The ‘net concentrate’ of ‘preference- Key takeaways from the SC ruling regarding preferential transactions

-Sikha Bansal

(resolution@vinodkothari.com)

The Hon’ble Supreme Court’s ruling in Jaypee [Civil Appeal Nos. 8512-8527 of 2019] stands as a landmark for two reasons – first, it deals with an otherwise unexplored periphery of vulnerable transactions in the context of insolvency, and secondly, it will have far-reaching impacts on how secured transactions are structured and the manner in which the lenders lend.

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Out-and-Out Ouster of Ineligible Persons- Liquidation Amendment Regulations, 2020 enact Discussion Paper proposals

-Megha Mittal

(resolution@vinodkothari.com

The Insolvency and Bankruptcy Board of India (“IBBI”/ “Board”) vide Notification No. IBBI/2019-20/GN/REG053, dated 06.01.2020, introduced the IBBI (Liquidation Process) (Amendment) Regulations, 2020 (“Amendment Regulations”) w.e.f. the same day.

In what seems to be an adaptation of the ideas proposed in the Discussion Paper dated 03.11.2019[1], the Amendment Regulations seem to have provided for  “out-and-out ouster” approach towards persons ineligible under section 29A of the Code, in liquidation processes too, thereby imbibing in the Liquidation Process Regulations, the orders of the Hon’ble National Company Law Appellate Tribunal (“NCLAT”) in Jindal Steel and Power Limited v. Arun Kumar Jagatramka & Gujarat NRE Coke Limited (Company Appeal (AT) No. 221 of 2018)[2] and State Bank of India v. Anuj Bajpai (Liquidator) (Company Appeal (AT) (Insolvency) No. 509 of 2019)[3]

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Cross-breeding of entities concluded impractically; NCLAT sets aside NCLT

Financial Service Provider under the clutch of IBC? Nature of the “debt” vs. Nature of the “debtor”

-Megha Mittal

(resolution@vinodkothari.com)

In a first of its kind, the Hon’ble National Company Law Tribunal, Principal Bench at New Delhi (“NCLT”) vide its order dated 04.11.2019[1] in the matter of Apeejay Trust v. Aviva Life Insurance Co. India Ltd., has initiated corporate insolvency resolution process against the Corporate Debtor, despite it being a financial service provider under the Insolvency and Bankruptcy Code, 2016 (“Code”).

In the above pretext, one may recall the order of the Hon’ble National Company Law Appellate Tribunal in the matter of Randhiraj Thakur v. Jindal Saxena Financial Services[2], wherein the Hon’ble Appellate Tribunal upheld that financial service providers shall not fall within the ambit of the Code. The order of the Hon’ble NCLAT in the said matter has been discussed in our articles “NBFCs and IBC- the Lost Connection[3] and “State of Perplexity- Applicability of IBC on NBFCs”[4].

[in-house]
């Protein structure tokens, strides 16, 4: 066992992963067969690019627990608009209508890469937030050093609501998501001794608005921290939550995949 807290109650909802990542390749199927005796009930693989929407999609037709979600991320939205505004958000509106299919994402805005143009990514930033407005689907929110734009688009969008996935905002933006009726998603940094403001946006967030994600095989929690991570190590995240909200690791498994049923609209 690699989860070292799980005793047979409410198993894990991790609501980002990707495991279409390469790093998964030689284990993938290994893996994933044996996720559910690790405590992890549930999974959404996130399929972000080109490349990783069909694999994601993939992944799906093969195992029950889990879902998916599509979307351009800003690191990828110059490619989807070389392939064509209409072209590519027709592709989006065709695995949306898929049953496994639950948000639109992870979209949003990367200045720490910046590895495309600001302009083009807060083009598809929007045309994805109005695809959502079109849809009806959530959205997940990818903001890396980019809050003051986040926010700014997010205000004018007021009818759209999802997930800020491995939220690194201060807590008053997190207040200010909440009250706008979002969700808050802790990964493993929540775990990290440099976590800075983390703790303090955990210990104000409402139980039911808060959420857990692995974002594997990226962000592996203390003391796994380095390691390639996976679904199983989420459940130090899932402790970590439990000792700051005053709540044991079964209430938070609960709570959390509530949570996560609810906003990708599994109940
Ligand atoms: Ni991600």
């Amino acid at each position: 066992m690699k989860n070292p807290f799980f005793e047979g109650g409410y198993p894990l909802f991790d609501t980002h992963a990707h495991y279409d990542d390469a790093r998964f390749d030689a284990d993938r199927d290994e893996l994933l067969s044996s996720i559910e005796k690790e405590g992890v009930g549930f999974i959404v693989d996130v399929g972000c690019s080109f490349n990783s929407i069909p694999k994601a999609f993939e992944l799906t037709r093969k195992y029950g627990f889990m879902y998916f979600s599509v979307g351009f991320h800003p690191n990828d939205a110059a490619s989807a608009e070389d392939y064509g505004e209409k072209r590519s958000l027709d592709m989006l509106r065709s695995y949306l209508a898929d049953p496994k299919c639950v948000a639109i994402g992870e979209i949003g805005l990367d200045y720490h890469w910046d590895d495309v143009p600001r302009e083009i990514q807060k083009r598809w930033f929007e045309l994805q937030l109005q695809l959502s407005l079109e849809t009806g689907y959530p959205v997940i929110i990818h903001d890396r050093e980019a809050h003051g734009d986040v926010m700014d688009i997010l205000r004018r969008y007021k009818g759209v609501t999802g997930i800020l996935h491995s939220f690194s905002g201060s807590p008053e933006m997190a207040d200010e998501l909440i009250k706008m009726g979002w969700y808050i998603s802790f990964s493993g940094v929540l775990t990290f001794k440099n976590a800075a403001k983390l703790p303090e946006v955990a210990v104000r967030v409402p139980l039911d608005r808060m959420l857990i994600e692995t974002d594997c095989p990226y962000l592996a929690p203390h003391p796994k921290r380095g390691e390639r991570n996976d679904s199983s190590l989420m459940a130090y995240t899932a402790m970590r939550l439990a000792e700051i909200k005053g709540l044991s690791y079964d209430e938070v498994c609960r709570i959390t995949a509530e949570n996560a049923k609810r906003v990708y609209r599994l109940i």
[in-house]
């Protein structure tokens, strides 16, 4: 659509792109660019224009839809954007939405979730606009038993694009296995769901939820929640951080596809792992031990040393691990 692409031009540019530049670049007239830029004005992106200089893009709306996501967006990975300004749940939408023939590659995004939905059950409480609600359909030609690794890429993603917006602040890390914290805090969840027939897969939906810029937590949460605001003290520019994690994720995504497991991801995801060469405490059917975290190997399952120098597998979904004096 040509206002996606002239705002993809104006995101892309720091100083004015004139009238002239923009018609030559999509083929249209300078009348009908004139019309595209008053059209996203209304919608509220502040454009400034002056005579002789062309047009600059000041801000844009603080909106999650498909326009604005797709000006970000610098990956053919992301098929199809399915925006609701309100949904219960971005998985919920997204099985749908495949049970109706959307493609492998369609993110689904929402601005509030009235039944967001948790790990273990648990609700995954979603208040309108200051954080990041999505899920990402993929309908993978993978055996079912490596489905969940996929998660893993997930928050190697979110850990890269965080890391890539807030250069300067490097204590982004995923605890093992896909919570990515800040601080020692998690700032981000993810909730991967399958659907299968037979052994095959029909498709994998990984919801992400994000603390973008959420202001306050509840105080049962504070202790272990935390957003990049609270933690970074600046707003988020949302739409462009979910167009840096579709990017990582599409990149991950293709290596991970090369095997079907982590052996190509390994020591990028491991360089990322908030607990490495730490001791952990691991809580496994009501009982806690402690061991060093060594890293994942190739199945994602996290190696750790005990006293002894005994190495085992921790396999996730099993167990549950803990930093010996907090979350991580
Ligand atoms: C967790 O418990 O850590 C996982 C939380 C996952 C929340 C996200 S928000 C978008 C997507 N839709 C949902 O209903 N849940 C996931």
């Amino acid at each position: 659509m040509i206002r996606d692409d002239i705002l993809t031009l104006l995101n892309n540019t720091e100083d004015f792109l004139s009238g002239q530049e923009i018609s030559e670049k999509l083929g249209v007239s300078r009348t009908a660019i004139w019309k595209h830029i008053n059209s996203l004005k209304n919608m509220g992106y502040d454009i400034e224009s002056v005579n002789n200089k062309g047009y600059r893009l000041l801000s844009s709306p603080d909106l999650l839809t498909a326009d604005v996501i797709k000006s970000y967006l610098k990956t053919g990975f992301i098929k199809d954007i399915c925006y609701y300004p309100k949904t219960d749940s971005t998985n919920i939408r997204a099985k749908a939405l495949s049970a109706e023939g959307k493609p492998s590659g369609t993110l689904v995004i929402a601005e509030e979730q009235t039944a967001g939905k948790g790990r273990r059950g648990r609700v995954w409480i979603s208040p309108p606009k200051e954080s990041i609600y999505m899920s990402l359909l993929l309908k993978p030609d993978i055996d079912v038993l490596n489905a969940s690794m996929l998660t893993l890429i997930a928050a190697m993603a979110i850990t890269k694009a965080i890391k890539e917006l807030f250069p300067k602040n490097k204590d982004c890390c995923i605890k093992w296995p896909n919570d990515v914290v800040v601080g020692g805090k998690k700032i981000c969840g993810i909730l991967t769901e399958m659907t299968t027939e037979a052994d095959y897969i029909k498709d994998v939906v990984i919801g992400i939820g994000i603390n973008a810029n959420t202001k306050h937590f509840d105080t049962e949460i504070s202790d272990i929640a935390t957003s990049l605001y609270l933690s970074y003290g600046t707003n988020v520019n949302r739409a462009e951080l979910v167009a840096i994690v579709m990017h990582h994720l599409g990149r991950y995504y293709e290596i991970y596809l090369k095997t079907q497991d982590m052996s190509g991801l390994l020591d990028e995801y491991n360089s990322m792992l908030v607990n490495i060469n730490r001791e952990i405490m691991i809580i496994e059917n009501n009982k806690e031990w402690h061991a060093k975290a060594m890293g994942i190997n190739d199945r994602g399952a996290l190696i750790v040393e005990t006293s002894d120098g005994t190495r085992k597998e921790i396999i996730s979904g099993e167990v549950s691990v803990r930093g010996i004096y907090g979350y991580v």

In this article, the author has made a humble attempt to analyse the order of the Hon’ble NCLT based on its facts, observations and the extant law.

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IBC Amendment Bill, 2019: Will it bring distributive justice

By Vinod Kothari

(resolution@vinodkothari.com)

Insolvency laws are all about distributive justice, inspired by the pari passu rule enunciated centuries ago. The key theme of insolvency laws is that since there is a shortfall of assets to pay off everyone, everyone with similar ranking of priorities should be paid proportionately. Read more

Swiss Ribbons SC ruling: IBC must stay on, the Defaulters paradise is lost

By Resolution Team (resolution@vinodkothari.com)

The following is our quick summary of the ruling of the Apex Court. We may be coming up with detailed write-ups later. Read more

ROLE OF ADJUDICATING AUTHORITY IN APPROVING/ REJECTING A RESOLUTION PLAN

By Richa Saraf and Ananya Raghavendra (resolution@vinodkothari.com)

The insolvency resolution process of Binani Cements have been through various ups- and downs. On 19.11.2018, the Hon’ble Supreme Court in the case of Rajputana Properties Pvt. Ltd. v. UltraTech Cement Ltd. & Ors. dismissed Dalmia Bharat’s plea to seek stay on Ultratech’s bid for Binani Cement, upholding the UltraTech Cement’s bid for Binani Cement sale. Previously, on 14.11.2018, the NCLAT had also held UltraTech’s offer for Binani Cement as valid, stating that Dalmia Bharat’s offer was discriminatory against some creditors[1]. Read more